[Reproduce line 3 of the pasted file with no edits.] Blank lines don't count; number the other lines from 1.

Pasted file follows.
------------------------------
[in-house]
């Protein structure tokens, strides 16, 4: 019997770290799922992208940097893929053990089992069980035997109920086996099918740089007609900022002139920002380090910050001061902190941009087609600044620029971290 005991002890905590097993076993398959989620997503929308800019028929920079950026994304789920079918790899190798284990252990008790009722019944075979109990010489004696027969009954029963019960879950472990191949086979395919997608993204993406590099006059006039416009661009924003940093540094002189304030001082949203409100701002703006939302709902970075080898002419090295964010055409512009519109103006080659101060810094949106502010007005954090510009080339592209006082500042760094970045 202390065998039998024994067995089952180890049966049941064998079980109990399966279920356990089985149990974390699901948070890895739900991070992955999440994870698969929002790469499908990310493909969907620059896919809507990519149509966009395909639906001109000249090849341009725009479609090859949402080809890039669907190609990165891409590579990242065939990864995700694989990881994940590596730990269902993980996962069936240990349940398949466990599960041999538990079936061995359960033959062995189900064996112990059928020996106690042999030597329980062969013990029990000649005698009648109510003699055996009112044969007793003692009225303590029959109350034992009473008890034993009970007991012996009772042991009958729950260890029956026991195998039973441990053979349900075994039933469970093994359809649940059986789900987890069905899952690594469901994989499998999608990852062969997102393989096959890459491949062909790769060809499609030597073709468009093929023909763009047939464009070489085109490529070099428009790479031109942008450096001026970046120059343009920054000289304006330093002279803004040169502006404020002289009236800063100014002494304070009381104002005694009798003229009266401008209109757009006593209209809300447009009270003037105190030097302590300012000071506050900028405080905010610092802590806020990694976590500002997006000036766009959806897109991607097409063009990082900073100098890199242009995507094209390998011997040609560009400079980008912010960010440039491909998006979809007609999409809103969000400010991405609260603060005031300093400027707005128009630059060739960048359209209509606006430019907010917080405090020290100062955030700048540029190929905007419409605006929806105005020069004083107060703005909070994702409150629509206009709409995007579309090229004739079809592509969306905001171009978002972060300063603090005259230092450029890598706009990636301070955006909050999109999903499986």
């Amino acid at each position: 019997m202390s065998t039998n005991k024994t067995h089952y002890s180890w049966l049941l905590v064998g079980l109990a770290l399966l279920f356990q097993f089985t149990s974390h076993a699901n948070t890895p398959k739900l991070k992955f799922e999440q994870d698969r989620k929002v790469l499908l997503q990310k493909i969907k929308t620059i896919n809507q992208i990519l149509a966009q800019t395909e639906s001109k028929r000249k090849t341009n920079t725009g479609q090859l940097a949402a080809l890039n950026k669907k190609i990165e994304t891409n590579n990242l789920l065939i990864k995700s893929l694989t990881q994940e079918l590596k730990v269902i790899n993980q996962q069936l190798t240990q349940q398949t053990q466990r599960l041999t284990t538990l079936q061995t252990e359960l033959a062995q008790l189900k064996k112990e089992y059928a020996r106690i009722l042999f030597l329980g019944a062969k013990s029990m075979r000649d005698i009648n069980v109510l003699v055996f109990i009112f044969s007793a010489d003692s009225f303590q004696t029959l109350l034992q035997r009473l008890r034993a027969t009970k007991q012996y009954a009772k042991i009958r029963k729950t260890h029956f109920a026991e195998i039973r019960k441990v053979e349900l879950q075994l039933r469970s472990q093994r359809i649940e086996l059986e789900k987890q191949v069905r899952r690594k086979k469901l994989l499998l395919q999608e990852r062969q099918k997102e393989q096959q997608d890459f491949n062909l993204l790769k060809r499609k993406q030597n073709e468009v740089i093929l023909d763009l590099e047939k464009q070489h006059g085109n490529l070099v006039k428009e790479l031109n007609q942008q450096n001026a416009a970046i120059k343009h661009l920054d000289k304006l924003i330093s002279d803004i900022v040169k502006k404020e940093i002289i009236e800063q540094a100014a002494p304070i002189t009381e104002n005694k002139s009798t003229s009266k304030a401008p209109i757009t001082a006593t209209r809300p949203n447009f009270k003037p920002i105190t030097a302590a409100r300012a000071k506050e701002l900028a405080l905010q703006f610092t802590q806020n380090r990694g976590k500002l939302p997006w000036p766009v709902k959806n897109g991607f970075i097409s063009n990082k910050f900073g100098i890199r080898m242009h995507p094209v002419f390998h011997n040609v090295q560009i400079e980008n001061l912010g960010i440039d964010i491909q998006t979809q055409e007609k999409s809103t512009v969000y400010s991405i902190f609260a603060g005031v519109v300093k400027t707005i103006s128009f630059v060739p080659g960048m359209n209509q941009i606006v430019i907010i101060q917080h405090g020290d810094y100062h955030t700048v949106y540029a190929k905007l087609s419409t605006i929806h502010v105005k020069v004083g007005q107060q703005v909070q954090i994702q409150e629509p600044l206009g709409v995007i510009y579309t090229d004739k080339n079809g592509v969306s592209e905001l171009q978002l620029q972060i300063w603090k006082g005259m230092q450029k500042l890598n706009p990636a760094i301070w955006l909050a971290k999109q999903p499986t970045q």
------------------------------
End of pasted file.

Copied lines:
């Amino acid at each position: 019997m202390s065998t039998n005991k024994t067995h089952y002890s180890w049966l049941l905590v064998g079980l109990a770290l399966l279920f356990q097993f089985t149990s974390h076993a699901n948070t890895p398959k739900l991070k992955f799922e999440q994870d698969r989620k929002v790469l499908l997503q990310k493909i969907k929308t620059i896919n809507q992208i990519l149509a966009q800019t395909e639906s001109k028929r000249k090849t341009n920079t725009g479609q090859l940097a949402a080809l890039n950026k669907k190609i990165e994304t891409n590579n990242l789920l065939i990864k995700s893929l694989t990881q994940e079918l590596k730990v269902i790899n993980q996962q069936l190798t240990q349940q398949t053990q466990r599960l041999t284990t538990l079936q061995t252990e359960l033959a062995q008790l189900k064996k112990e089992y059928a020996r106690i009722l042999f030597l329980g019944a062969k013990s029990m075979r000649d005698i009648n069980v109510l003699v055996f109990i009112f044969s007793a010489d003692s009225f303590q004696t029959l109350l034992q035997r009473l008890r034993a027969t009970k007991q012996y009954a009772k042991i009958r029963k729950t260890h029956f109920a026991e195998i039973r019960k441990v053979e349900l879950q075994l039933r469970s472990q093994r359809i649940e086996l059986e789900k987890q191949v069905r899952r690594k086979k469901l994989l499998l395919q999608e990852r062969q099918k997102e393989q096959q997608d890459f491949n062909l993204l790769k060809r499609k993406q030597n073709e468009v740089i093929l023909d763009l590099e047939k464009q070489h006059g085109n490529l070099v006039k428009e790479l031109n007609q942008q450096n001026a416009a970046i120059k343009h661009l920054d000289k304006l924003i330093s002279d803004i900022v040169k502006k404020e940093i002289i009236e800063q540094a100014a002494p304070i002189t009381e104002n005694k002139s009798t003229s009266k304030a401008p209109i757009t001082a006593t209209r809300p949203n447009f009270k003037p920002i105190t030097a302590a409100r300012a000071k506050e701002l900028a405080l905010q703006f610092t802590q806020n380090r990694g976590k500002l939302p997006w000036p766009v709902k959806n897109g991607f970075i097409s063009n990082k910050f900073g100098i890199r080898m242009h995507p094209v002419f390998h011997n040609v090295q560009i400079e980008n001061l912010g960010i440039d964010i491909q998006t979809q055409e007609k999409s809103t512009v969000y400010s991405i902190f609260a603060g005031v519109v300093k400027t707005i103006s128009f630059v060739p080659g960048m359209n209509q941009i606006v430019i907010i101060q917080h405090g020290d810094y100062h955030t700048v949106y540029a190929k905007l087609s419409t605006i929806h502010v105005k020069v004083g007005q107060q703005v909070q954090i994702q409150e629509p600044l206009g709409v995007i510009y579309t090229d004739k080339n079809g592509v969306s592209e905001l171009q978002l620029q972060i300063w603090k006082g005259m230092q450029k500042l890598n706009p990636a760094i301070w955006l909050a971290k999109q999903p499986t970045q």